Escape from Third-Best: Rating Emissions for Intensity Standards

Research output: Contribution to journalArticlepeer-review

5 Scopus citations


An increasingly common type of environmental policy instrument regulates the carbon intensity of transportation and electricity markets. In order to extend the policy’s scope beyond point-of-use emissions, regulators assign each potential fuel an emission intensity rating for use in calculating compliance. I show that welfare-maximizing ratings do not generally coincide with the best estimates of actual emissions. In fact, the regulator can achieve a higher level of welfare by properly selecting the emission ratings than possible by selecting only the level of the standard. Moreover, a fuel’s optimal rating can actually decrease when its estimated emission intensity increases. Numerical simulations of the California Low-Carbon Fuel Standard suggest that when recent scientific information increased the estimated emissions from conventional ethanol, regulators should have lowered ethanol’s rating (making it appear less emission-intensive) so that the fuel market would clear with a lower quantity.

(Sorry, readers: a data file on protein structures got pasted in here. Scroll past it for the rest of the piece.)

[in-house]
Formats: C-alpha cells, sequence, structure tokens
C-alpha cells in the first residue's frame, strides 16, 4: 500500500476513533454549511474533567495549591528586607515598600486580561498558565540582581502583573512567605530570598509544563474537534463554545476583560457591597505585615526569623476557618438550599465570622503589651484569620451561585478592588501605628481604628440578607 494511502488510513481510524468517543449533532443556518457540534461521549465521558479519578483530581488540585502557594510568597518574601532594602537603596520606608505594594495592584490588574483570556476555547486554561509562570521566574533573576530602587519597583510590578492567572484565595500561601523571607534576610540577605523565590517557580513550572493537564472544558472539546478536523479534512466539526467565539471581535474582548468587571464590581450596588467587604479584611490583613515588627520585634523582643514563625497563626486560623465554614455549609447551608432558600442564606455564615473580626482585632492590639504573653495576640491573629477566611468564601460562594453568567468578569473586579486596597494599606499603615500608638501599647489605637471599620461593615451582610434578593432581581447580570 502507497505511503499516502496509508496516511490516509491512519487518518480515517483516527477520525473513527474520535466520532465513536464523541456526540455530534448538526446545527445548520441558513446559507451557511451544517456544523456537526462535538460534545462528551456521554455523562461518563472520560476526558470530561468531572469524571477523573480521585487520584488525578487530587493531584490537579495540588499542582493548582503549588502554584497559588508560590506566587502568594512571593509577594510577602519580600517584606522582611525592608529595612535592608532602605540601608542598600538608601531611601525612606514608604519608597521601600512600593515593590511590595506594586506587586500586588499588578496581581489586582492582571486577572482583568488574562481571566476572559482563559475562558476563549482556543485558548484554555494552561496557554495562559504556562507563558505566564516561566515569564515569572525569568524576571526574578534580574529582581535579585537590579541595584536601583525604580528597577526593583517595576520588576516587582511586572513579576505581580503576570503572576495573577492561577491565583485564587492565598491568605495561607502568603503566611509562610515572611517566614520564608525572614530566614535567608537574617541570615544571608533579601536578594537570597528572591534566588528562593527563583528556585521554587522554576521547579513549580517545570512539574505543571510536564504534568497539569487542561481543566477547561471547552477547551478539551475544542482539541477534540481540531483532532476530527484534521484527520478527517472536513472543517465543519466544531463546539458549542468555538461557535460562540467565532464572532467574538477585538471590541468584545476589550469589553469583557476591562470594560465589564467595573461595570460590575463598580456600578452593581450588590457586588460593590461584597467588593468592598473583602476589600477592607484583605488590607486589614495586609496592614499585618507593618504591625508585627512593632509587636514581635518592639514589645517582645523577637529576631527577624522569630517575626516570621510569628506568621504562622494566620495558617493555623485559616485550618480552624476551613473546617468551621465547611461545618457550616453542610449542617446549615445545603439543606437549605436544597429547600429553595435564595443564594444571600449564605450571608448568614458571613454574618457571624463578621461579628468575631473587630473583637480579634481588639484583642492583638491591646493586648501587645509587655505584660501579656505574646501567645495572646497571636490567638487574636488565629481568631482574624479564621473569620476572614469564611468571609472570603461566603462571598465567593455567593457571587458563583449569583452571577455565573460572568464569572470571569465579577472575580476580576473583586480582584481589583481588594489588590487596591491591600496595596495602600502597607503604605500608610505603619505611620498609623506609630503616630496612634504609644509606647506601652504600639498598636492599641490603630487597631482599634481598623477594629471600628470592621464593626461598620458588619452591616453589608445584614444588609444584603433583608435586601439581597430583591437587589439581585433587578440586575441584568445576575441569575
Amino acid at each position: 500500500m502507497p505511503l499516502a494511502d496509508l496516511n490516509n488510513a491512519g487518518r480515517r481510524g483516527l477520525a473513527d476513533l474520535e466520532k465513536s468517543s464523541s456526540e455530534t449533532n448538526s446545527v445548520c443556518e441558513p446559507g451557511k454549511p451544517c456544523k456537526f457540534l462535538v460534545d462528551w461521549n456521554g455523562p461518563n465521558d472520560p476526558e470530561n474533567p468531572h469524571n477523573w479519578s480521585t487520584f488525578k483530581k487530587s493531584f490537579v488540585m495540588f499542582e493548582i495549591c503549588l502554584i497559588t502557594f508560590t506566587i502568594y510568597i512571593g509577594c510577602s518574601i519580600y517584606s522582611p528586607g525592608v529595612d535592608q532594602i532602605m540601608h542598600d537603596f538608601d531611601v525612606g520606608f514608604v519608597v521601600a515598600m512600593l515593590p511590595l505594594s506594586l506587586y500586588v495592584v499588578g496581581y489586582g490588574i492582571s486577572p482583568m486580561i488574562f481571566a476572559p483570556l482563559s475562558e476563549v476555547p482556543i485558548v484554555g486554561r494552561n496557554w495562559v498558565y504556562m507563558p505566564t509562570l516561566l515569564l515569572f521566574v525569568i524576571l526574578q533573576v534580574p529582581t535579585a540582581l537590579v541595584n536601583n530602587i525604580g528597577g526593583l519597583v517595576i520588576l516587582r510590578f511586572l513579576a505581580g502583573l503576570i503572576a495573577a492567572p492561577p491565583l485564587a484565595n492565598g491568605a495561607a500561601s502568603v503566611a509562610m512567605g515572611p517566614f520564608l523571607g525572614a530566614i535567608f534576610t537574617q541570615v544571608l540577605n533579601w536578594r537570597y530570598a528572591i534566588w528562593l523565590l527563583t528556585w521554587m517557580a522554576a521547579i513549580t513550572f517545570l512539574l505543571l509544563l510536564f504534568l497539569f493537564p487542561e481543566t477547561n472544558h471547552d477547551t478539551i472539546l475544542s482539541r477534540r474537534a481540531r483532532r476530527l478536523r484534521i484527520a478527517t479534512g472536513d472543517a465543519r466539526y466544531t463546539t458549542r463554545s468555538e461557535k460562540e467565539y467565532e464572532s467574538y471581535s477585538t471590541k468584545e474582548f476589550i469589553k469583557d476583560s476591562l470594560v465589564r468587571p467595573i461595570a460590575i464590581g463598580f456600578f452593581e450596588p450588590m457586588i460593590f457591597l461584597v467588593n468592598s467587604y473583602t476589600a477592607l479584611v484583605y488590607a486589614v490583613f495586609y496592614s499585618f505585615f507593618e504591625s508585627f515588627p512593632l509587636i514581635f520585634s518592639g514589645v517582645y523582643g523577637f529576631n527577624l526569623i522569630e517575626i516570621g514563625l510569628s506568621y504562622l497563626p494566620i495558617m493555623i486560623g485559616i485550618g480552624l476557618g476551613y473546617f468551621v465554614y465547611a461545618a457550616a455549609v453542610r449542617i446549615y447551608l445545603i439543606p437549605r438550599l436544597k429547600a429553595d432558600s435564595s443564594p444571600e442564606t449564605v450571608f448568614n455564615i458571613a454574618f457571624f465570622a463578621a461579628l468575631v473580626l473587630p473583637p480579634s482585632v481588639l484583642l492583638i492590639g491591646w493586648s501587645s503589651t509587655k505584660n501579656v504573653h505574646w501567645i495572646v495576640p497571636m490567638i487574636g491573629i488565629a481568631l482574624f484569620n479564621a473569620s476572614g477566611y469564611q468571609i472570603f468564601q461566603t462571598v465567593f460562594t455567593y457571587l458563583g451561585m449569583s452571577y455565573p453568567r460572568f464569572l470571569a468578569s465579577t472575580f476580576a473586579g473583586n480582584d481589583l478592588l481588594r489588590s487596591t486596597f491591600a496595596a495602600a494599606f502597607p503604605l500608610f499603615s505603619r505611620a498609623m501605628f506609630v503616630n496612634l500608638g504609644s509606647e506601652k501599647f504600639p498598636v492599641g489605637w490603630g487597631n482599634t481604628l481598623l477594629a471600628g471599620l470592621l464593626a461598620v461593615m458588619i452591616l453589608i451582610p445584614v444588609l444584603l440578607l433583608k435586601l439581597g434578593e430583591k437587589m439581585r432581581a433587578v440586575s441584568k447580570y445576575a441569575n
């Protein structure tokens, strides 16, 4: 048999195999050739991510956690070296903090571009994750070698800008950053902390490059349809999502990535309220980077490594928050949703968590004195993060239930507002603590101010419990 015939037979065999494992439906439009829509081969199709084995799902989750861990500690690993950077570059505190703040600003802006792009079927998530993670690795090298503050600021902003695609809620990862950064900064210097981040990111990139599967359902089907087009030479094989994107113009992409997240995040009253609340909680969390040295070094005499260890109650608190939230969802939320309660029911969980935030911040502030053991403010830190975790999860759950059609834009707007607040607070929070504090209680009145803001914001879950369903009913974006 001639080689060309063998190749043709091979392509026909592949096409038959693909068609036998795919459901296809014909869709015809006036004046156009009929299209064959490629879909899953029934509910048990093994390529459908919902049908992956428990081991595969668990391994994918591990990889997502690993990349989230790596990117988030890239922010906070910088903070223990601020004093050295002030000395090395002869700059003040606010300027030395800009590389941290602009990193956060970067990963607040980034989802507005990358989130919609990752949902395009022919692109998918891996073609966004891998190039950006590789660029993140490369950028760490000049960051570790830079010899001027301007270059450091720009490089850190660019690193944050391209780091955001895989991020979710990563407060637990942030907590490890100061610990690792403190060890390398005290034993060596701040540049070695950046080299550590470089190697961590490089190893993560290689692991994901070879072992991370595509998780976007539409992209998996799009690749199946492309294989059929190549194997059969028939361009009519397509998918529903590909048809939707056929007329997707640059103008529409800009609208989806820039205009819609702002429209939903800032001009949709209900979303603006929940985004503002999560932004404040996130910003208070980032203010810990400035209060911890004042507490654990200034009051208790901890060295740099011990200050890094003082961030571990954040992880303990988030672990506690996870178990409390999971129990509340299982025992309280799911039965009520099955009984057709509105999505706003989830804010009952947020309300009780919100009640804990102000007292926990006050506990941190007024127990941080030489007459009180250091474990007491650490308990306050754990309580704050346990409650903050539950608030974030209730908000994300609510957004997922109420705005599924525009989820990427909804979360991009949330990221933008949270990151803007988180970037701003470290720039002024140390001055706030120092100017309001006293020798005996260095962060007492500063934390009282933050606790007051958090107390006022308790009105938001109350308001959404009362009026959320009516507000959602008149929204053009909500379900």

Original languageEnglish (US)
Pages (from-to)789-821
Number of pages33
JournalEnvironmental and Resource Economics
Issue number4
StatePublished - Aug 1 2017


  • Emission
  • Ethanol
  • Externality
  • Intensity
  • Rating
  • Second-best

ASJC Scopus subject areas

  • Economics and Econometrics
  • Management, Monitoring, Policy and Law


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